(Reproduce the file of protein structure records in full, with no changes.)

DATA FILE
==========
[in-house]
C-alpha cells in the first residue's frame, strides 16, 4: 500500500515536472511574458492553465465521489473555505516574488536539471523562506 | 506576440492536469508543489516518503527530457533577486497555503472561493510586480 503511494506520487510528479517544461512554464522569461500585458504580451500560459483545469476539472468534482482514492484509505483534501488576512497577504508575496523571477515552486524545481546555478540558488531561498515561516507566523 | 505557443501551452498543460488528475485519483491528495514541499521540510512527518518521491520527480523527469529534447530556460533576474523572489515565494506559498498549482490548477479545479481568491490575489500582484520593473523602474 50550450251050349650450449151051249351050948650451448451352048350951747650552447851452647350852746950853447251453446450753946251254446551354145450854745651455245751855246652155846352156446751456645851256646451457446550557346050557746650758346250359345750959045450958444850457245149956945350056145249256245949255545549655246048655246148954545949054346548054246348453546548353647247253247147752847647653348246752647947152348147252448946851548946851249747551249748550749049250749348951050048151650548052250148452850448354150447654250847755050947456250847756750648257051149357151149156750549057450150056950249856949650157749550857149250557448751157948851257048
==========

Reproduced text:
[in-house]
C-alpha cells in the first residue's frame, strides 16, 4: 500500500515536472511574458492553465465521489473555505516574488536539471523562506 | 506576440492536469508543489516518503527530457533577486497555503472561493510586480 503511494506520487510528479517544461512554464522569461500585458504580451500560459483545469476539472468534482482514492484509505483534501488576512497577504508575496523571477515552486524545481546555478540558488531561498515561516507566523 | 505557443501551452498543460488528475485519483491528495514541499521540510512527518518521491520527480523527469529534447530556460533576474523572489515565494506559498498549482490548477479545479481568491490575489500582484520593473523602474 50550450251050349650450449151051249351050948650451448451352048350951747650552447851452647350852746950853447251453446450753946251254446551354145450854745651455245751855246652155846352156446751456645851256646451457446550557346050557746650758346250359345750959045450958444850457245149956945350056145249256245949255545549655246048655246148954545949054346548054246348453546548353647247253247147752847647653348246752647947152348147252448946851548946851249747551249748550749049250749348951050048151650548052250148452850448354150447654250847755050947456250847756750648257051149357151149156750549057450150056950249856949650157749550857149250557448751157948851257048